Utah home security company Vivint Smart Home Inc. has agreed to pay $20 million as part of a settlement with the Federal Trade Commission after allegedly using credit reports fraudulently to help unqualified customers obtain financing for its products.
An FTC news release says Vivint’s door-to-door sales representatives would help customers qualify for loans by finding another consumer on the White Pages app with a similar-sounding name and using that unwitting person’s credit history in the application process. The sales representatives would also allegedly ask customers for the name of someone they knew who had better credit history, and then they would add that person as a co-signer to the account without their permission.
If customers qualified through these “deceptive tactics” defaulted on their loans, the FTC release states, Vivint would allegedly refer the co-signee to its debt buyer. This meant that person’s credit might suffer, or they might be targeted for debt collection, for a loan they never consented to signing up for.
“Vivint’s sales staff stole people’s personal information to approve others for loans,” said Daniel Kaufman, acting director of the FTC’s Bureau of Consumer Protection, in the release. “For misusing consumer credit reports and other sensitive data, and harming people’s credit, this company will pay $20 million.”
A portion of the fine, $5 million, is slated for compensation for victims. People who found Vivint listed on their credit reports, or who were contacted by debt collectors for a purchase they didn’t make, may be eligible for compensation and can sign up for email updates here.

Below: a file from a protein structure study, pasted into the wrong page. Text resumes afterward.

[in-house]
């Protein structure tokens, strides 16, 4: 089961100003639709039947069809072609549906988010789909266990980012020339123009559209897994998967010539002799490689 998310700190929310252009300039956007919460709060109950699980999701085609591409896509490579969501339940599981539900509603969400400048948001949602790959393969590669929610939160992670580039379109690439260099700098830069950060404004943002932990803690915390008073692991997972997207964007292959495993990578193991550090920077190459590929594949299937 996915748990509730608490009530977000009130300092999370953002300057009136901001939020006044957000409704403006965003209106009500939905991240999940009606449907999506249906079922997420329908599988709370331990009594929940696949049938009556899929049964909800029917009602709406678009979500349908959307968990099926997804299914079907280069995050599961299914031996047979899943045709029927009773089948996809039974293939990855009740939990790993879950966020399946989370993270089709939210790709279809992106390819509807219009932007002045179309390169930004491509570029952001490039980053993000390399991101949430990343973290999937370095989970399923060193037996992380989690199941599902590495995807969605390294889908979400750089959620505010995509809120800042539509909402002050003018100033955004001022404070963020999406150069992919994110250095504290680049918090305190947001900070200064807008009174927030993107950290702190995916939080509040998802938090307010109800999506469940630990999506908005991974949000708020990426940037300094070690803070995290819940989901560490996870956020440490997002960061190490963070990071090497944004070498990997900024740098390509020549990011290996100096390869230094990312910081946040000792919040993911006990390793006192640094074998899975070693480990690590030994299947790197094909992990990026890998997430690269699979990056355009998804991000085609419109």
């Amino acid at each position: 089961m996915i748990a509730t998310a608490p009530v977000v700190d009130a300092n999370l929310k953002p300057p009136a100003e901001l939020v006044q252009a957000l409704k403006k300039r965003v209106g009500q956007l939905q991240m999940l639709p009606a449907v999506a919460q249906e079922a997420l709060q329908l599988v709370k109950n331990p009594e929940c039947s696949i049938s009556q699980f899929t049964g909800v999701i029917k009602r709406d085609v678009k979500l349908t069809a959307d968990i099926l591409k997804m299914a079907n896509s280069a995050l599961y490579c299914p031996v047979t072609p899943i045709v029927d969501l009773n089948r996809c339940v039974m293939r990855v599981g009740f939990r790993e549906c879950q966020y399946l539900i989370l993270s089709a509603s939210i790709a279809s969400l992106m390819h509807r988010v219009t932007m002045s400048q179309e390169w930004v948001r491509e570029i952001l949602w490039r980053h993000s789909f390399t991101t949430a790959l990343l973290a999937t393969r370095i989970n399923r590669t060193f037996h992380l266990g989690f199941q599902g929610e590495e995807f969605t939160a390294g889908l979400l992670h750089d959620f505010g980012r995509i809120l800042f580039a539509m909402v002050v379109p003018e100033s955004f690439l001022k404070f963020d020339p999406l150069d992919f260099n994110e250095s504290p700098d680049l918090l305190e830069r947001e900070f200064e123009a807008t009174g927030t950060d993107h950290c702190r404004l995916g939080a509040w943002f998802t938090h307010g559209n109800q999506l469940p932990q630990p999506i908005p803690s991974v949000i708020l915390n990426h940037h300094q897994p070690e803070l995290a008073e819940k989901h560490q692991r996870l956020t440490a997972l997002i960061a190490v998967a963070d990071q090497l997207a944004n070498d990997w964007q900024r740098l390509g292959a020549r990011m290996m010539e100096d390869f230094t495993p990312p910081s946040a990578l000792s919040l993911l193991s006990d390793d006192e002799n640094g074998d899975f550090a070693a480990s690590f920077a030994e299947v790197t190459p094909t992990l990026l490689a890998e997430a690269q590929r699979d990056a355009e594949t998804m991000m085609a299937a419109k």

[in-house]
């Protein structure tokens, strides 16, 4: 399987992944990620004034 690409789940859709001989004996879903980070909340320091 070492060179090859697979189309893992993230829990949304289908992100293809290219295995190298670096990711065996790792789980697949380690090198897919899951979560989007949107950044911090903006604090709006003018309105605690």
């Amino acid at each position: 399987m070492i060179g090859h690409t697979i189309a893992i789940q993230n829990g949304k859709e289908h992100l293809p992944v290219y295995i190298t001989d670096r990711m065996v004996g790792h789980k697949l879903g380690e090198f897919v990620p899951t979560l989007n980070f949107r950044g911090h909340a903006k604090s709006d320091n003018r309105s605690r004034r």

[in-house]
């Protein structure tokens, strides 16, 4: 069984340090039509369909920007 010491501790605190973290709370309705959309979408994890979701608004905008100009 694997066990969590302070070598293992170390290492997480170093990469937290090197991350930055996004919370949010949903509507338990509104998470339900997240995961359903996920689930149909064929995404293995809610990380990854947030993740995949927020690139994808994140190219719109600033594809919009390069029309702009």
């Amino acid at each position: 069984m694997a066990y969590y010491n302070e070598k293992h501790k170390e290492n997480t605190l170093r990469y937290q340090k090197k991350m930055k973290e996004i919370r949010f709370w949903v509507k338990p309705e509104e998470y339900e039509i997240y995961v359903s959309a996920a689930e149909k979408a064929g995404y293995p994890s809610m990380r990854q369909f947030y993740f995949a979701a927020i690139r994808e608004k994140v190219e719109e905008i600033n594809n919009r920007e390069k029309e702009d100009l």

As part of the settlement, Vivint will also be required to implement employee training and an identity theft program.
“We are pleased to have resolved this matter related to certain historical practices,” the company said in a statement. “We had already taken steps before the FTC began its review to strengthen our compliance policies, and will continue to make this a focus going forward. We are deeply committed to operating with integrity and delivering exceptional service to our customers.”
This isn’t the first time the company has been accused of illegal sales practices.
Vivint had to pay $10 million in 2018 to settle a lawsuit with a competitor that alleged that Vivint representatives were impersonating their salespeople. ADT, another security company with door-to-door sellers, said Vivint salespeople would pretend to be ADT salespeople with an upgrade for existing customers and would instead trick customers into signing new contracts with Vivint. ADT claimed it received complaints from nearly 1,000 customers about Vivint agents making misleading or false statements.